the BSWG


Six meetings of the BSWG (July, ‘96
-

Feb.’99)


First extraordinary meeting of the COP (ExCOP) in
Cartagena, 1999


Resumed session of the ExCOP in Montreal, 2000 (intense
negotiations, Protocol was adopted at around 4.35 am on
29 January 2000)

CPB
-

Key elements


Objective


Scope


Advance informed agreement (AIA)


Identification


Risk assessment


Socio
-
economic considerations


Liability and redress


Capacity
-
building


Relationship with other international agreements


CPB
-

Objective

Article 1


“In accordance with the
precautionary approach

contained in Principal 15 of the Rio Declaration on
Environment and Development, the objective of this
Protocol is to contribute to ensuring an adequate level
of protection in the field of the
safe transfer,
handling and use

of
living modified organisms
resulting from
modern biotechnology

that may have
adverse effects on the conservation and sustainable use
of
biological diversity
, taking also into account risks
to
human health
, and
specifically focusing on
transboundary movements”

Scope of CPB


Primarily regulates the transboudary movement
of LMOs


It covers all LMOs [its application to LMOs in
transit; contained use; food, feed and processing
(FFP)is limited]


LMOs that are pharmaceuticals for humans
addressed by other international organisation is
excluded

AIA


Article 4


7 of CPB


‘backbone’ of the Protocol


procedure of obtaining
prior informed consent from the importing Party,
before a GMO crosses national boundaries


The onus is on the exporting Party to notify the
importing Party


The importing party decides based on Risk Assessment
(the Precautionary Principle as well socio economic considerations
can be taken into account).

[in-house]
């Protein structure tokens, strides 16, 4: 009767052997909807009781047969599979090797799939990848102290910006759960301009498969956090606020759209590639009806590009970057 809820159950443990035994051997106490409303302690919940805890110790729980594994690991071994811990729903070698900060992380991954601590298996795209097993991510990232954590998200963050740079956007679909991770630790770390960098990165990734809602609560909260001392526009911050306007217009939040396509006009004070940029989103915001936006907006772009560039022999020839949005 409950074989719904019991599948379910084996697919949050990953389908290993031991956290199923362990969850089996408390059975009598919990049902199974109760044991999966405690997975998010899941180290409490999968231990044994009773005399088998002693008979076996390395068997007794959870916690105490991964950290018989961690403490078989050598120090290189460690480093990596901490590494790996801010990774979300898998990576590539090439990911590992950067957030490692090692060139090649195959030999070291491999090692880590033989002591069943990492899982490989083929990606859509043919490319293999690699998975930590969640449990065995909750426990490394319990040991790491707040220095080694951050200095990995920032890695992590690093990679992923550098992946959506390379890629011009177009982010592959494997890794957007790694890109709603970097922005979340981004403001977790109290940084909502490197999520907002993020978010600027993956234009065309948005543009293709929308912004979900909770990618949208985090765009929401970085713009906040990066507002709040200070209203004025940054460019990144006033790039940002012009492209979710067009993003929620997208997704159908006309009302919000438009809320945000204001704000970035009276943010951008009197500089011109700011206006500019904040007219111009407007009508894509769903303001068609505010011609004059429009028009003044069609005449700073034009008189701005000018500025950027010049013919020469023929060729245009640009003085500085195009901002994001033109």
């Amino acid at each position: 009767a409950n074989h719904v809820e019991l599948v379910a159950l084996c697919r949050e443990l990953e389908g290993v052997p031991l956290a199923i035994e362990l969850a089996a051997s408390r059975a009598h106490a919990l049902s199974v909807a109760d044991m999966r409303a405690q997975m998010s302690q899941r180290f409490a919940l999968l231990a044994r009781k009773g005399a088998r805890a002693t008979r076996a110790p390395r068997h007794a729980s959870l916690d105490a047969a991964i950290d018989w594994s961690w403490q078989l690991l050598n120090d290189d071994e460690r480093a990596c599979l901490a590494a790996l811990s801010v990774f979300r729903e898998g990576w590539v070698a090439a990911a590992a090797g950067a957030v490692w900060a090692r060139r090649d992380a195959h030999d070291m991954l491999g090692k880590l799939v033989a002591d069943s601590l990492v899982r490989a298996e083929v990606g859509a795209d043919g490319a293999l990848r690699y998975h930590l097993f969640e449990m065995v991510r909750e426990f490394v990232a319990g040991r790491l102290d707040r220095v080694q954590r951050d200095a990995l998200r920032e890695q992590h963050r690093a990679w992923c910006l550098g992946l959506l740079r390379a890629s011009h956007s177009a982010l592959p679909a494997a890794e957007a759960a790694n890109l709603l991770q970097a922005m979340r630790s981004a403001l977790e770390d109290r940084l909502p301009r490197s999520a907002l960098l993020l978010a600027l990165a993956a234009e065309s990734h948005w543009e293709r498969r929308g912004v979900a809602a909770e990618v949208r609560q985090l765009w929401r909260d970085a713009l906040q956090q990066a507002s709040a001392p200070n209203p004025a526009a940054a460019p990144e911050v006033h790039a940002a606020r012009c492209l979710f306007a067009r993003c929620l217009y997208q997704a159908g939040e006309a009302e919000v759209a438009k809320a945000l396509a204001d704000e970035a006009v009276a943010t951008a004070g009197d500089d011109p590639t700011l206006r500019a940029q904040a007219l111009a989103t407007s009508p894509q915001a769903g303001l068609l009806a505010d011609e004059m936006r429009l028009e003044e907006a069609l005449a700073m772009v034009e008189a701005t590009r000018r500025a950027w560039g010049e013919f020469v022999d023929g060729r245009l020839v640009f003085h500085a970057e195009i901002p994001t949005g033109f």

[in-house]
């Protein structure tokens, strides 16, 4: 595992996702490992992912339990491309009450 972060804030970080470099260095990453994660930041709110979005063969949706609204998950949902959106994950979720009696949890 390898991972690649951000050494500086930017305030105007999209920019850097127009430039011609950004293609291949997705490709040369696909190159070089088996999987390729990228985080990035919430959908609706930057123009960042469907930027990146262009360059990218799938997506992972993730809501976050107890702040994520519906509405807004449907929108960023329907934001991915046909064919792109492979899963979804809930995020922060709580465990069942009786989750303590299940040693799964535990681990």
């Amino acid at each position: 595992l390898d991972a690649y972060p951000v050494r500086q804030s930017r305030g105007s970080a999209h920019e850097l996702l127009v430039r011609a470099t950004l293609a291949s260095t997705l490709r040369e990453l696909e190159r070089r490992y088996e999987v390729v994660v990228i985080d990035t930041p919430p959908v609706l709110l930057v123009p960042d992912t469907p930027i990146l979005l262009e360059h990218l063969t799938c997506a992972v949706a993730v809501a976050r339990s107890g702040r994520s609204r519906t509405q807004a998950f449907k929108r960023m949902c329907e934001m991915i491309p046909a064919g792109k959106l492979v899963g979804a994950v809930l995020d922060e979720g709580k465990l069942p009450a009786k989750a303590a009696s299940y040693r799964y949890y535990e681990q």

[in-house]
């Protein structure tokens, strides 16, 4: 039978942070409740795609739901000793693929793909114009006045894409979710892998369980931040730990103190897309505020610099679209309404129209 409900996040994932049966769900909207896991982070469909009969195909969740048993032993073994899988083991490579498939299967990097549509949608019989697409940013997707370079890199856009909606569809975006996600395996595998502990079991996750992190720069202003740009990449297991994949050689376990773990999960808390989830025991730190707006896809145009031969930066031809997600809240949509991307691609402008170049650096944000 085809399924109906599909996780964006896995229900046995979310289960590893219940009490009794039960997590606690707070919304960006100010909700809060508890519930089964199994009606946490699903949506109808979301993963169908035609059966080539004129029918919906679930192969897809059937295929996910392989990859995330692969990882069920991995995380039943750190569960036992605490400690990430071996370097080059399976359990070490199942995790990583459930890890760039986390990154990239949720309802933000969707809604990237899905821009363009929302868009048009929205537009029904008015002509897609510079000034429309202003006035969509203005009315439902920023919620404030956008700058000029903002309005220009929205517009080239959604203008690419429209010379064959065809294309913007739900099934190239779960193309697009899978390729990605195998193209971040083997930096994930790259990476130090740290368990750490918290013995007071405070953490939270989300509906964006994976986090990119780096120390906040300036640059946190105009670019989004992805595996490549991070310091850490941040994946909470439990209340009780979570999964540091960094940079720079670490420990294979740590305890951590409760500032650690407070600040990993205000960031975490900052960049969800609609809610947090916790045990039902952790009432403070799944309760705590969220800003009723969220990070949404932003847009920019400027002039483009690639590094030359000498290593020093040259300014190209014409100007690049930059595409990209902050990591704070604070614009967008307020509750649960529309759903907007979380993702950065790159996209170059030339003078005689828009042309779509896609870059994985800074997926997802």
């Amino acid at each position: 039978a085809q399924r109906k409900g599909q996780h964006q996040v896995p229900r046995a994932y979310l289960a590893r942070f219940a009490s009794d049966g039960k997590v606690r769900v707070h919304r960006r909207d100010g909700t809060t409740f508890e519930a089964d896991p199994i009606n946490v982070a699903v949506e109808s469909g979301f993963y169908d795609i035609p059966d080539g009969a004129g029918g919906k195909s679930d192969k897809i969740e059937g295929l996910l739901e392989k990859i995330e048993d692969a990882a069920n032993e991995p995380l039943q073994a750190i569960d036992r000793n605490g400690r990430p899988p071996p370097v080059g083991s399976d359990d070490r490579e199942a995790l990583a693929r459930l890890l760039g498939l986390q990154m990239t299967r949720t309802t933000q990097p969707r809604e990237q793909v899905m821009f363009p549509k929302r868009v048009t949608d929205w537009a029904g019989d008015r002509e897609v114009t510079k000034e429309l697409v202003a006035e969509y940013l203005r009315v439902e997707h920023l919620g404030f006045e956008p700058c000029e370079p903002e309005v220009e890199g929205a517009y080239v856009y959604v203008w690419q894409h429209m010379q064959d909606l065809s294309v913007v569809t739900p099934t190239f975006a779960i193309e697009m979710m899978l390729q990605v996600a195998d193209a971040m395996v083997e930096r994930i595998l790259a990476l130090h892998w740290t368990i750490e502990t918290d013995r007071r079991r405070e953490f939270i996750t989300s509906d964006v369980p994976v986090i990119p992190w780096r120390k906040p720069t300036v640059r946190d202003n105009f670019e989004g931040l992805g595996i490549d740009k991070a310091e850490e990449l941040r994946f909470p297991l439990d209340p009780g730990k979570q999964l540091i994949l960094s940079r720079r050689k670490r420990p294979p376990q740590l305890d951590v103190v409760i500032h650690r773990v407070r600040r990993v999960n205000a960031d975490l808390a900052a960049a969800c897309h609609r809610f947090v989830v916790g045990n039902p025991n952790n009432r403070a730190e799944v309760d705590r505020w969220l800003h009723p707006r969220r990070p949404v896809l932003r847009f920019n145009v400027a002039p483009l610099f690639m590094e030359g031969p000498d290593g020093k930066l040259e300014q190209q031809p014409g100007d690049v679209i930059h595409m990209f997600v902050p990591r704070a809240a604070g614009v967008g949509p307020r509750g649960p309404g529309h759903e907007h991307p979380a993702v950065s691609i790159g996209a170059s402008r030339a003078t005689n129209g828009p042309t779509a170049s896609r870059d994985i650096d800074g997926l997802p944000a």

There is a simplified procedure of LMOs for Food,
Feed and Processing
-

also subject to national laws

Liability and redress


Article 27


A system for liability and redress resulting from
transboundary movement of LMOs shall be
developed within 4 years of MOP1, which
means


2008


Still been negotiated


very contentious


Our FOCUS topic for today

Liability and redress


The

introduction

of

GMOs

into

the

environment

raise

questions

concerning

the

legal

consequences

of

the

potential

negative

outcomes

arising

from

GMOs’

introduction

into

the

environment
.

Potential issues
-

Liability and redress


Environment:


instability of the genetic material;


the possibility of further changes in the
GMOs,


the potential for transgenic varieties to
displace wild species (loss of biodiversity)


Impact on non
-
target species

Potential issues
-

Liability and redress


Socio
-
economic:


contamination of organic crops by GMOs
;


displacement of wild species, which may have
economic and cultural importance;


Loss of income (movement of planting GM from
areas they are normally grown)



Intellectual Propriety Rights Issue


Seeds at higher cost


The
Schmeiser’s case in Canada



The Malaysian Story

Biotechnology


Malaysia

a

mega

biodiverse

country

has

huge

potential

for


bio
-
wealth


creation

through

biotechnology


identified

as

one

of

the

new

sources

of